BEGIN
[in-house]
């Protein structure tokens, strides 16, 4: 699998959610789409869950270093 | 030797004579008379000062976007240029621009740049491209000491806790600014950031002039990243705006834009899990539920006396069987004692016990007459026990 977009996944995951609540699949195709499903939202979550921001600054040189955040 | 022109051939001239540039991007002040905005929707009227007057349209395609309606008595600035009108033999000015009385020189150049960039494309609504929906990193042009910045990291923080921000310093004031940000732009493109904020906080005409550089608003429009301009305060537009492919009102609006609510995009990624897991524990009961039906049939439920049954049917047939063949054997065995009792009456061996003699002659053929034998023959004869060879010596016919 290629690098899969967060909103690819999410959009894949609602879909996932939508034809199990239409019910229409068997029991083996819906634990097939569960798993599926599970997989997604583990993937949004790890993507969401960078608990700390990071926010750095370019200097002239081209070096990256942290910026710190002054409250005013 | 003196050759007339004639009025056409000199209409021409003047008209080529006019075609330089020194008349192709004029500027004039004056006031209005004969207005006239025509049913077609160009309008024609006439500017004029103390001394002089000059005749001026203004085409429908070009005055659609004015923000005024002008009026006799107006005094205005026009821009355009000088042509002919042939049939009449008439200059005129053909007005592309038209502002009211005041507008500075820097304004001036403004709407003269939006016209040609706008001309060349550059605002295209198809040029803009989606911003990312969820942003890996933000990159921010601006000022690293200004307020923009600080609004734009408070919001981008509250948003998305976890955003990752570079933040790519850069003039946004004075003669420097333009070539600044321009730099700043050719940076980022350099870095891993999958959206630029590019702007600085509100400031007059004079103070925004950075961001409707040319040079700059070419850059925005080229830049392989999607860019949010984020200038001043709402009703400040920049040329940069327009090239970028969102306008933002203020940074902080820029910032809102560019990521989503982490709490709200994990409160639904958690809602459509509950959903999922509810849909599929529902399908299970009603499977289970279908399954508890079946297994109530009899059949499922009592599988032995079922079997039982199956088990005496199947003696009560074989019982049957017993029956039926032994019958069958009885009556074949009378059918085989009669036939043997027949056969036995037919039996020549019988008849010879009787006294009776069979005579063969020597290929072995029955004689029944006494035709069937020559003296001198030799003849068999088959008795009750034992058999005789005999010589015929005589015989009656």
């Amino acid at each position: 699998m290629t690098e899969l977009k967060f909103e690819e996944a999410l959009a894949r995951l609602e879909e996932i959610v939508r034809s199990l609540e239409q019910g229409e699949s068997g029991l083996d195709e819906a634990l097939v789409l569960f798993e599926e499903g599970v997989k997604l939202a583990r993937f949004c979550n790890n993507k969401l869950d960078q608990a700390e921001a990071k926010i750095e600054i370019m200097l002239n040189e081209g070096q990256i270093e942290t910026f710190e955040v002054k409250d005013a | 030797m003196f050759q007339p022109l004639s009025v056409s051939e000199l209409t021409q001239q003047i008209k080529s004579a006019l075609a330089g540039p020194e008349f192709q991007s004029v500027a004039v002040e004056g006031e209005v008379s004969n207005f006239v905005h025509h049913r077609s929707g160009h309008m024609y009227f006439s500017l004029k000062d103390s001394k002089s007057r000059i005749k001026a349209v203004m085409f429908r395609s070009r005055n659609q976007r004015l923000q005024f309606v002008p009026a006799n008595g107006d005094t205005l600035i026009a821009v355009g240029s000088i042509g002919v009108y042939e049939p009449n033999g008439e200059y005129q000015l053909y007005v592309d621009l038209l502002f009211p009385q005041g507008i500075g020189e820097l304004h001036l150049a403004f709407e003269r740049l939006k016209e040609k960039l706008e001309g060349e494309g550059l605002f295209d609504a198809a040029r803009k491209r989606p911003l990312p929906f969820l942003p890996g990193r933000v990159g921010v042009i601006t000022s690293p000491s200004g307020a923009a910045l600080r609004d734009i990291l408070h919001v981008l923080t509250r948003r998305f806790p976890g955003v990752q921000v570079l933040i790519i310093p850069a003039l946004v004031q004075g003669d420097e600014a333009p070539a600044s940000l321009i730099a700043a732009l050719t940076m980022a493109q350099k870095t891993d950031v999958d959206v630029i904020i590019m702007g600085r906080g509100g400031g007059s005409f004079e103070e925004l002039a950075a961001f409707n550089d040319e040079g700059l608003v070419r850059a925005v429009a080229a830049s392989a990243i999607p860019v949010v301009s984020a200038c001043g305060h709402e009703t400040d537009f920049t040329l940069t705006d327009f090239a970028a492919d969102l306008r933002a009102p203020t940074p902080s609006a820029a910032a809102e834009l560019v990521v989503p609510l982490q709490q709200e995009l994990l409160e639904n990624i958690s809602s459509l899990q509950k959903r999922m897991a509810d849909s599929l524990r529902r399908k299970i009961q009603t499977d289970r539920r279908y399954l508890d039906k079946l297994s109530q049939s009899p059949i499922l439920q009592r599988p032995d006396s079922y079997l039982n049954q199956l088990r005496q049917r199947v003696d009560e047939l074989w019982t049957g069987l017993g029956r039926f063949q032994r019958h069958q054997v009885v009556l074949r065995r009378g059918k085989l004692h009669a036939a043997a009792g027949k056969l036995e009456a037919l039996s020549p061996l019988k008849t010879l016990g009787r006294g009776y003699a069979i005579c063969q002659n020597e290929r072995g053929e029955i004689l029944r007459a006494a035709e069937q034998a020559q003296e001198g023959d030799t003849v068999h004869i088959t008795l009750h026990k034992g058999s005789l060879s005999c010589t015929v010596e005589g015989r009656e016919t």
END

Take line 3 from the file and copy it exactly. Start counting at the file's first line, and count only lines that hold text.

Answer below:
């Amino acid at each position: 699998m290629t690098e899969l977009k967060f909103e690819e996944a999410l959009a894949r995951l609602e879909e996932i959610v939508r034809s199990l609540e239409q019910g229409e699949s068997g029991l083996d195709e819906a634990l097939v789409l569960f798993e599926e499903g599970v997989k997604l939202a583990r993937f949004c979550n790890n993507k969401l869950d960078q608990a700390e921001a990071k926010i750095e600054i370019m200097l002239n040189e081209g070096q990256i270093e942290t910026f710190e955040v002054k409250d005013a | 030797m003196f050759q007339p022109l004639s009025v056409s051939e000199l209409t021409q001239q003047i008209k080529s004579a006019l075609a330089g540039p020194e008349f192709q991007s004029v500027a004039v002040e004056g006031e209005v008379s004969n207005f006239v905005h025509h049913r077609s929707g160009h309008m024609y009227f006439s500017l004029k000062d103390s001394k002089s007057r000059i005749k001026a349209v203004m085409f429908r395609s070009r005055n659609q976007r004015l923000q005024f309606v002008p009026a006799n008595g107006d005094t205005l600035i026009a821009v355009g240029s000088i042509g002919v009108y042939e049939p009449n033999g008439e200059y005129q000015l053909y007005v592309d621009l038209l502002f009211p009385q005041g507008i500075g020189e820097l304004h001036l150049a403004f709407e003269r740049l939006k016209e040609k960039l706008e001309g060349e494309g550059l605002f295209d609504a198809a040029r803009k491209r989606p911003l990312p929906f969820l942003p890996g990193r933000v990159g921010v042009i601006t000022s690293p000491s200004g307020a923009a910045l600080r609004d734009i990291l408070h919001v981008l923080t509250r948003r998305f806790p976890g955003v990752q921000v570079l933040i790519i310093p850069a003039l946004v004031q004075g003669d420097e600014a333009p070539a600044s940000l321009i730099a700043a732009l050719t940076m980022a493109q350099k870095t891993d950031v999958d959206v630029i904020i590019m702007g600085r906080g509100g400031g007059s005409f004079e103070e925004l002039a950075a961001f409707n550089d040319e040079g700059l608003v070419r850059a925005v429009a080229a830049s392989a990243i999607p860019v949010v301009s984020a200038c001043g305060h709402e009703t400040d537009f920049t040329l940069t705006d327009f090239a970028a492919d969102l306008r933002a009102p203020t940074p902080s609006a820029a910032a809102e834009l560019v990521v989503p609510l982490q709490q709200e995009l994990l409160e639904n990624i958690s809602s459509l899990q509950k959903r999922m897991a509810d849909s599929l524990r529902r399908k299970i009961q009603t499977d289970r539920r279908y399954l508890d039906k079946l297994s109530q049939s009899p059949i499922l439920q009592r599988p032995d006396s079922y079997l039982n049954q199956l088990r005496q049917r199947v003696d009560e047939l074989w019982t049957g069987l017993g029956r039926f063949q032994r019958h069958q054997v009885v009556l074949r065995r009378g059918k085989l004692h009669a036939a043997a009792g027949k056969l036995e009456a037919l039996s020549p061996l019988k008849t010879l016990g009787r006294g009776y003699a069979i005579c063969q002659n020597e290929r072995g053929e029955i004689l029944r007459a006494a035709e069937q034998a020559q003296e001198g023959d030799t003849v068999h004869i088959t008795l009750h026990k034992g058999s005789l060879s005999c010589t015929v010596e005589g015989r009656e016919t």